Because of that success, Lang Lang has dedicated himself to a philanthropic cause very dear to his heart – one that provides musical opportunities for children who may have never otherwise had them.
The Lang Lang International Music Foundation, Inc, has enabled the pianist to “support cutting-edge philanthropy programs using music education, exposure, and outreach to deliver messages of hope and inspiration to children around the world,” according to the organization’s website.
Exposing children to music is also one of our main focuses here at the Houston Symphony. Whether it be our Symphony Detective Concerts, Explorer Concerts, inviting student musicians to perform in-hall or even going out into the community during the summer Sounds Like Fun! series, we are always trying to reiterate that Music Matters! (which, by the way, is also the name of our outreach program).
It is through these programs, that we, just like Lang Lang, are able to provide an experience for Houston-area youngsters that will leave a lasting impression – and hopefully help them unlock a hidden passion for music.
Join us this Wednesday for a one-night-only Symphony Special concert featuring the rockstar himself, Lang Lang, and the Schleswig-Holstein Festival Orchestra – made up of the world’s finest musicians under age 27. With former Houston Symphony Music Director Christoph Eschenbach on the podium, hear for yourself why Music Matters!
As we wrote about a few weeks ago, one of the most interesting aspects of music history is hearing stories of beauty created through chaos. Hannu Lintu brought Sibelius’ Patriotic Second Symphony the energy it commanded this past weekend, and our first classical concert of April will tap into another historical struggle – the people of the Soviet Union and the restraints put upon them by Joseph Stalin’s regime.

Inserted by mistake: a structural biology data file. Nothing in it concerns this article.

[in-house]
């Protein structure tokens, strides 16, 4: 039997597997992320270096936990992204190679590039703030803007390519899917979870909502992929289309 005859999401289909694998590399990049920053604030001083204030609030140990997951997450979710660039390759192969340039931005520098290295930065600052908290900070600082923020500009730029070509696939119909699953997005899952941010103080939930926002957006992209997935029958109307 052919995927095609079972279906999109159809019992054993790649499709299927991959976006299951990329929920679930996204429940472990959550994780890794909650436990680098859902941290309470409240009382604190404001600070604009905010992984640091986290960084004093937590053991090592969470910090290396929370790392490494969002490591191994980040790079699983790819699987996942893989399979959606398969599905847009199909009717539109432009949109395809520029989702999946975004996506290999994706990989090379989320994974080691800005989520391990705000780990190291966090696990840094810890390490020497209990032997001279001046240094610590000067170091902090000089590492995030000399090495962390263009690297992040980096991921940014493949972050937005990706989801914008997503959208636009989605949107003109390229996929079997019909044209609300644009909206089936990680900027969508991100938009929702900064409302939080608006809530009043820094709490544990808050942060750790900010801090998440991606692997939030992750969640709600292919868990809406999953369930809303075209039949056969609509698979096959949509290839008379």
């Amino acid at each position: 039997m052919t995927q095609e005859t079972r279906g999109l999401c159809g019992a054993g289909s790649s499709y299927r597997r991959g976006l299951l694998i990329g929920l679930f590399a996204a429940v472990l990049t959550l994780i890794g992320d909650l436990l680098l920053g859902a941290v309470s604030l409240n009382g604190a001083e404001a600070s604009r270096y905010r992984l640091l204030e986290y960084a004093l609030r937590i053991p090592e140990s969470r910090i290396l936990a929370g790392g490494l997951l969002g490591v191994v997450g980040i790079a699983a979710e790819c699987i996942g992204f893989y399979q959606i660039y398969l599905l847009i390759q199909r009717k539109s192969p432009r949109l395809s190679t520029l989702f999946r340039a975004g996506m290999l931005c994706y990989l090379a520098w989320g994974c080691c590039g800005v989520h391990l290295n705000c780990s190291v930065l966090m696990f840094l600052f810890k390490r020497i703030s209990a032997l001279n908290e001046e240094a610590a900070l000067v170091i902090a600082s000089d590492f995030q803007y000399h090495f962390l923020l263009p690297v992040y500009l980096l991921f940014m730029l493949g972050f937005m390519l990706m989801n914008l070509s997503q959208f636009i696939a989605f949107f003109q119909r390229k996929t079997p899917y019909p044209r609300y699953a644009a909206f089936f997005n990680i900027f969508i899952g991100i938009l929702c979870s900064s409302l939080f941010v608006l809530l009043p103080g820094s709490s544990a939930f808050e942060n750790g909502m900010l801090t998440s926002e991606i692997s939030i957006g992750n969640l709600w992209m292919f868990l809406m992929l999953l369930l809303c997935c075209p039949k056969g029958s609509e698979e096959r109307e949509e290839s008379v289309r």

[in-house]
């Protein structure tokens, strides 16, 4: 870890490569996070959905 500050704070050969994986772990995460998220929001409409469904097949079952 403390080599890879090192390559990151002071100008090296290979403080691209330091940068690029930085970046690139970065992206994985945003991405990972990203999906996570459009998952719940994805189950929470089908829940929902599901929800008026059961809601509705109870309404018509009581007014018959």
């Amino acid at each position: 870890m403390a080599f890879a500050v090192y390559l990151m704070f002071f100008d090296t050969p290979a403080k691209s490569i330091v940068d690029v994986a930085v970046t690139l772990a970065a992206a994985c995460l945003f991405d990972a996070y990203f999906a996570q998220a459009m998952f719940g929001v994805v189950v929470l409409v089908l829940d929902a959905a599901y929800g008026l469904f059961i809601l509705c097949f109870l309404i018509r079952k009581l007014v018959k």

Although he’s considered the greatest composer from the Soviet Era, Dmitri Shostakovich’s history was a rocky one. Very popular in the 1930s, the composer was suddenly condemned by his fellow countrymen and labeled as an “Enemy of the State” for writing music deemed dangerous. He composed his Fifth Symphony, in essence, to get back into the “good graces” of the Soviet government. The subtitle of the symphony — “A Soviet Artist’s Reply to Just Criticism” — spoke to the government and gained him his popularity again.
In reality, the work had subtexts of criticism, even if the Soviets were oblivious to it. Shostakovich even said of the Symphony years later, “I think it is clear to everyone what happens in the Fifth Symphony. You’ve got to be a complete oaf not to hear it … The rejoicing is forced, created under threat. It’s as if someone were beating you with a stick and saying, ‘Your business is rejoicing, your business is rejoicing.’ You get up, stunned, saying, ‘My business is rejoicing, my business is rejoicing …’ ”